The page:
Elegance over power – The Property Chronicle
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Elegance over power Wine retailers tell of requests for finesse rather than density

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Robert Parker. For years, the wine trade was in thrall to this most influential of wine journalists. If you were a ‘vigneron’, his score out of 100 could make or break your bottle; similarly, if you were a merchant, those same points might be the difference between pallets being sold in a matter of minutes (98+), or consigning stock to the bin-end list, even before it landed in the warehouse (85-89). No other writer came close to wielding such clout, and even though he has now (almost) retired, it’s doubtful whether anyone will take his place.

How did this happen? Well, back in 1983/4, the 1982 Bordeaux vintage had started to seep into the market (the launch was a much lower-key affair than today’s 21st century fanfare, of which more in the next column). The traditional UK wine trade, oozing Masters of Wine from its red-faced St James’s pores, was fairly cautious as to its quality, perhaps a tad distracted, possibly rather busy getting the chalk pin-stripes ‘just so’ on the next three-piece; to be fair, no shame in the guarded approach, evaluating young wine is always tricky. However, a young buck American critic was much more forthright in his opinions. He claimed it was quite possibly the greatest year since 1961, up there with other greats such as 1959, 1947, 1945. He nailed it, and from this, legendary status was born.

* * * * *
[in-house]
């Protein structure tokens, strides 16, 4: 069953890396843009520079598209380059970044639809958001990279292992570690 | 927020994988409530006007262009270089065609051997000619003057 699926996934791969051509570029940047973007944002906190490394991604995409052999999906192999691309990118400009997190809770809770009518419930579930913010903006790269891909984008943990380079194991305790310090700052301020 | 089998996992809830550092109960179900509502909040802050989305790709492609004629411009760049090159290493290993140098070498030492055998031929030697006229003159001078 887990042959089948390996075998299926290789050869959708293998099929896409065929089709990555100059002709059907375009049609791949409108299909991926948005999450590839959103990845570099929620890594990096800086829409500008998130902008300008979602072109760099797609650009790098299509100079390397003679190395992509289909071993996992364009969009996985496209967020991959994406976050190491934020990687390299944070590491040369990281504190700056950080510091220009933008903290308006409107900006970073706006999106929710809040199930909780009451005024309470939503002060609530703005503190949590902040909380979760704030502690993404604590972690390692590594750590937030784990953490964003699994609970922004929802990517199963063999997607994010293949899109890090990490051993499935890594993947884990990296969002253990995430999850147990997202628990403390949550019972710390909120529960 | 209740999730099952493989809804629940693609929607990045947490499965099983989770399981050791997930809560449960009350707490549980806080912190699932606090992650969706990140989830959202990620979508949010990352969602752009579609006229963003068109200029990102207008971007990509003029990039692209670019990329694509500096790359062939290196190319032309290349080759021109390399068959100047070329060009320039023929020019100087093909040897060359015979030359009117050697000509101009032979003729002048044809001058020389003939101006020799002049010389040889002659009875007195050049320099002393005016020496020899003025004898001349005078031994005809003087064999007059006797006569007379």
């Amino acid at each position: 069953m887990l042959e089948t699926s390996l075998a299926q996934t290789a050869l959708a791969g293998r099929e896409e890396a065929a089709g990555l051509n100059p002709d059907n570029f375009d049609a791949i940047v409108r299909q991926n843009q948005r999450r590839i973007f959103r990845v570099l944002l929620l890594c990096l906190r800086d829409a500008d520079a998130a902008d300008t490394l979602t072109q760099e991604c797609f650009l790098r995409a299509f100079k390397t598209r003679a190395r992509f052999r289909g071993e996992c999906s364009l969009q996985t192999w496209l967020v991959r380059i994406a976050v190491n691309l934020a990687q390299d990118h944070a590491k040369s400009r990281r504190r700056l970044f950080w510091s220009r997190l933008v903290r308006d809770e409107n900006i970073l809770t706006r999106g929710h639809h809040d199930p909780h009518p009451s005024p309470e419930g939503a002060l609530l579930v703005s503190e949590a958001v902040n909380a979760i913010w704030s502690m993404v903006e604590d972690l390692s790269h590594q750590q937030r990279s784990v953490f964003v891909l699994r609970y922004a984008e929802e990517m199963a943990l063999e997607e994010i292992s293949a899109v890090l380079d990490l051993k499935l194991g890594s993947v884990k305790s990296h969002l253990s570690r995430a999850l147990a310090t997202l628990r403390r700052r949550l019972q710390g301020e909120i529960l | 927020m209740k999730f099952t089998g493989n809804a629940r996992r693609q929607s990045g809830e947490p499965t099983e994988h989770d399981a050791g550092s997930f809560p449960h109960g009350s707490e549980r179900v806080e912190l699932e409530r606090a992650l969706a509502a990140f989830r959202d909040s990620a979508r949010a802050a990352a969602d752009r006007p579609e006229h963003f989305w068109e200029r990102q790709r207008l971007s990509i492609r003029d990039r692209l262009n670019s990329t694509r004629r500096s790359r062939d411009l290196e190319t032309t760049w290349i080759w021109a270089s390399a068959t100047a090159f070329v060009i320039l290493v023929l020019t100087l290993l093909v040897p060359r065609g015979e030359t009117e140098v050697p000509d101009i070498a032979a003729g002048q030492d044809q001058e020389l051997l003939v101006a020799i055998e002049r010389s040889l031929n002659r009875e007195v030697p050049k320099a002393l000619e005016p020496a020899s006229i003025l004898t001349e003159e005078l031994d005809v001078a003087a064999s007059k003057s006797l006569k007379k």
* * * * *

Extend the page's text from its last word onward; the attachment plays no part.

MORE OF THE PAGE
But lest you think that here begins the portrayal of a vinous ogre…nothing could be further from the truth. Mr Parker was simply voicing his thoughts, and he had decided that a scoring system out of 100 worked well, both for him and his followers. The fact that this template came to be devoured frenziedly, well, that was just the crumbling of the cookie, as wine-lovers/collectors strived to learn more about fermented grape juice…and how to show off: my bottle’s a 97-99, yours is a paltry 94-96.






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About Mark Roberts

Mark Roberts

Mark Roberts joined the wine trade as a graduate trainee for John Harvey & Sons in 1986. However, rather than piling into the Bristol Cream, he instead found himself based in the wine merchant division’s London office in Pall Mall. From there, he swapped SW1 for NW1, joining Laytons, and then skulked south of the Thames to SE1, Charles Taylor Wines, in 1996. He now works for Decorum Vintners Ltd, which he helped set up in 1999, and where the focus is very much on the offerings of small wine-growers, specialising in France and Italy.

Articles by Mark Roberts

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